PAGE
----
BAHAMAS REEF FISH (40): FOUR-EYED BUTTERFLYFISH
Four-eyed (or foureye) butterflyfish (Chaetodon capistratus) are small, somewhat circular fish with an endearingly pointy little snout. They are one of several butterflyfish species found in Bahamian waters. On their sides are smart ‘go-faster’ chevrons, with the unmistakeable white-circled black ‘eye’ at the back. The real eyes, in the conventional position, are small and far less noticeable, not least because of the stripe that passes right through them.
WHY THIS EXOTIC PATTERNING?
This type of misleading pattern is not uncommon in fishes and indeed in terrestrial creatures. It creates confusion in predators – and when this little fish is threatened it swims away with its large ‘eye’ prominent to the pursuer. It acts as a warning and an off-putting feature that suggests ‘don’t eat me’. If you half-close your eyes and look at the image below, the large eyes stand out against the reef background and hint at a creature not to be tangled with. Why reef predators don’t rumble this ruse within minutes, I have no idea.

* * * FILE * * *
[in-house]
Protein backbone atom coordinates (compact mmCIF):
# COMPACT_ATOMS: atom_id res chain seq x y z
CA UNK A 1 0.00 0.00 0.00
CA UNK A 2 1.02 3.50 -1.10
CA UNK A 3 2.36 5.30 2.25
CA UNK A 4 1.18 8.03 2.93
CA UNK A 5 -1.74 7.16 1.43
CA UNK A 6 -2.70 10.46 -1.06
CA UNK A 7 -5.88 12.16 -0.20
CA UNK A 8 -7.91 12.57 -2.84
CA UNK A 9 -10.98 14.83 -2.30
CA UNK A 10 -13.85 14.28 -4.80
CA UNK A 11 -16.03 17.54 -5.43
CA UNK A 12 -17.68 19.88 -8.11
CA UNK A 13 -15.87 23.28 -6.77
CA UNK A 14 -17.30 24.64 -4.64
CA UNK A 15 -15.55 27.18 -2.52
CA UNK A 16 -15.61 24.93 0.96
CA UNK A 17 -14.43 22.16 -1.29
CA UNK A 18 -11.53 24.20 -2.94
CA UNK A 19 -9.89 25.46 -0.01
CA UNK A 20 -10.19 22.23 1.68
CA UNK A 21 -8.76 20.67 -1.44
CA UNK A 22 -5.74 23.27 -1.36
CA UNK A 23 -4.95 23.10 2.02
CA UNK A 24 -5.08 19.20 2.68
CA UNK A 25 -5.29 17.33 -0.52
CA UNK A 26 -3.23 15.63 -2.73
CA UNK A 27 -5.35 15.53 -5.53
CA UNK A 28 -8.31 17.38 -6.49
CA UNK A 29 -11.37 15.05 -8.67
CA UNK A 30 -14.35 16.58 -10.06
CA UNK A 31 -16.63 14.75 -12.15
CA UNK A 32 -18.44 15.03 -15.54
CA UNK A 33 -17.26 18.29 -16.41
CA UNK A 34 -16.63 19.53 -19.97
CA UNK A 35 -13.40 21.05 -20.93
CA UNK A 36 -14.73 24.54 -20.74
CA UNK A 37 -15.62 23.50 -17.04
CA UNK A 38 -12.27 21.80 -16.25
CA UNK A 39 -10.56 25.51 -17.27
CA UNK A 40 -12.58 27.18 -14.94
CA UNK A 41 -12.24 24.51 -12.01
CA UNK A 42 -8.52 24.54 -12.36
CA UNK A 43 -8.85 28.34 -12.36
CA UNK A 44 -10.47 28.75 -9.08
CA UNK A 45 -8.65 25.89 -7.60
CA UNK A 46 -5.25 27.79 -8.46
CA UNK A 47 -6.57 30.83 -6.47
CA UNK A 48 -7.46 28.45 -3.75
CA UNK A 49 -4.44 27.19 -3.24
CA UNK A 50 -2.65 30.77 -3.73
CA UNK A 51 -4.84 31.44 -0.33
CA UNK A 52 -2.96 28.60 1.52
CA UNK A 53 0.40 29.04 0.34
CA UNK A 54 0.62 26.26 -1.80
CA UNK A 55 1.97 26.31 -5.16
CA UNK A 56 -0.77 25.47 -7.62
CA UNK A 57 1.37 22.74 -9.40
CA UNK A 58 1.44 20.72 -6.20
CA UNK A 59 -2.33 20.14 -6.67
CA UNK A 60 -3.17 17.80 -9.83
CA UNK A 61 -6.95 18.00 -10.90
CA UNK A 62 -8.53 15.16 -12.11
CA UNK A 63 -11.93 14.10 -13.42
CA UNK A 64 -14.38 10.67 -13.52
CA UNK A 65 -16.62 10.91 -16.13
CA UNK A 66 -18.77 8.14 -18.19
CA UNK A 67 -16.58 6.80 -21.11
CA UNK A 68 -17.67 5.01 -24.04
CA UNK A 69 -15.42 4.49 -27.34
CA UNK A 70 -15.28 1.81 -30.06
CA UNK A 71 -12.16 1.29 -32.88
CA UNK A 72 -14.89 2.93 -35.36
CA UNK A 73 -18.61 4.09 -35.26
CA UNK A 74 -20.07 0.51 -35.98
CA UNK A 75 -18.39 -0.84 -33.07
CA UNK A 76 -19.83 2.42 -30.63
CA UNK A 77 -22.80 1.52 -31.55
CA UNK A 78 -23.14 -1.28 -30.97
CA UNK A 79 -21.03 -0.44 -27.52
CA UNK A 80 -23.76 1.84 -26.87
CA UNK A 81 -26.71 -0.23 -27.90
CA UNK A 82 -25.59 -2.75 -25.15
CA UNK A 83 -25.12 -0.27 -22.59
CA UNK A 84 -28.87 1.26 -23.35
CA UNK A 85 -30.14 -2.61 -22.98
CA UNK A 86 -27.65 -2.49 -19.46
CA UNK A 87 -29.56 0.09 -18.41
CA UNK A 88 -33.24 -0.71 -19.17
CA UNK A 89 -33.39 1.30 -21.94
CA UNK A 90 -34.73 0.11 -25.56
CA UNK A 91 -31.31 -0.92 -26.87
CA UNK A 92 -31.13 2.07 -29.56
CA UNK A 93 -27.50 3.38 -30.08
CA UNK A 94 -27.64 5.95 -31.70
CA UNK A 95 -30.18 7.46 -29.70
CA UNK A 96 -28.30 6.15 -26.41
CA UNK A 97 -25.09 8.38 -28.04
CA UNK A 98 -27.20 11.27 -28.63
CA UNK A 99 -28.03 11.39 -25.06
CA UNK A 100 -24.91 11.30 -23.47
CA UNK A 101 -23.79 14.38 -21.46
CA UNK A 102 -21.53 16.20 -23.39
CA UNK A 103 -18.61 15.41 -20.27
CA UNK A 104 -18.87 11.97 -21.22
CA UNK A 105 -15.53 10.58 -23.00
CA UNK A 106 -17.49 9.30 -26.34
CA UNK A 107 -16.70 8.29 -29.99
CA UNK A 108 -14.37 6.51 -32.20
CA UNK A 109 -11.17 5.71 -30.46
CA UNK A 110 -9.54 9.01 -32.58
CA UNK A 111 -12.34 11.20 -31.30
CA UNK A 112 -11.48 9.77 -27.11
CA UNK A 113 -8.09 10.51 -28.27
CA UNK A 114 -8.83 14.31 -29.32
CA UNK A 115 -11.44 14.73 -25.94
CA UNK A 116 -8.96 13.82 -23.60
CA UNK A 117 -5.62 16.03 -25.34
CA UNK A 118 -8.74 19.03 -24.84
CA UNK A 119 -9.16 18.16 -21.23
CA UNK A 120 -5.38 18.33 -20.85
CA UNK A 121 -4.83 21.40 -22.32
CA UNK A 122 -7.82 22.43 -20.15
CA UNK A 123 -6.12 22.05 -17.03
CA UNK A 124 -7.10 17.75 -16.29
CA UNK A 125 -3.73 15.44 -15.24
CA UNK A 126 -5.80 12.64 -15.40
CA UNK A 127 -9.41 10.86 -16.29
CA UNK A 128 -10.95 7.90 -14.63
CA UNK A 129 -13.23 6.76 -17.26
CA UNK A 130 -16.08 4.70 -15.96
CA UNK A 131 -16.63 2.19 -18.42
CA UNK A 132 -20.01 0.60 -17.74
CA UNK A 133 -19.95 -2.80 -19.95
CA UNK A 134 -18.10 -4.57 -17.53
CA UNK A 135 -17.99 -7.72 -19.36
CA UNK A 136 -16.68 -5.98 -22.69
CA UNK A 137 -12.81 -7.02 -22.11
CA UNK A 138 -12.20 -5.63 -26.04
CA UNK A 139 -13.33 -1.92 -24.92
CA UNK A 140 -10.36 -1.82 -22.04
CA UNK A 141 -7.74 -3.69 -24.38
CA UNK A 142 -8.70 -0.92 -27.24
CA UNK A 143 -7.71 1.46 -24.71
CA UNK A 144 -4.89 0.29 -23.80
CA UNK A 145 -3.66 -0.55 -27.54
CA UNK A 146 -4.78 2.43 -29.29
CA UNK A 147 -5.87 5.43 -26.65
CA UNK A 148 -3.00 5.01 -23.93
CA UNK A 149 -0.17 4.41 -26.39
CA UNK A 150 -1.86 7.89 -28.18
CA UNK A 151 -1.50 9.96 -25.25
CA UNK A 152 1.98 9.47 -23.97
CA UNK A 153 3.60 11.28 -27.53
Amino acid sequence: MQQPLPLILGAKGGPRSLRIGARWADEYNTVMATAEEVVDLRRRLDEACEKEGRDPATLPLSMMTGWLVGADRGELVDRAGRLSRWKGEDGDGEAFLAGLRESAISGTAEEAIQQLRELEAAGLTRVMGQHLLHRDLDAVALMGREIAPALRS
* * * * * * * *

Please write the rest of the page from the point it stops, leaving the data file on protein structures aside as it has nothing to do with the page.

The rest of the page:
WHAT IF THE RUSE FAILS?
Foureyes are very agile swimmers and can take advantage of narrow gaps and clefts in the reef by swimming sideways or even upside-down to manoeuvre away from danger and to safety where the predator cannot reach it.
AND IF THAT DOESN’T WORK?
If the foureye is in deep trouble, it has an alternative cunning plan. It will turn and face the pursuer, head down and dorsal spines erect. This posture says both ‘I’m very spiny – watch out’ and ‘I’m coming atcher’.
AND IF THAT DOESN’T WORK? I’M WORRIED FOR IT NOW…
Curtains. It’s lunchtime, I’m afraid.
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Foureyes are far from the only reef dwellers that have predator-confusing markings. In the image below, the foureye at the top is swimming with a larger BUTTER HAMLET, a species that also relies on an abnormal spot pattern to put off predators. This is a great capture, and it also illustrates how the smaller reef fishes can hang out together amicably.
Image Credits: 1, 2, 3, 4, 6, Melinda Riger / Grand Bahama Scuba; 5, Lazlo Ilyes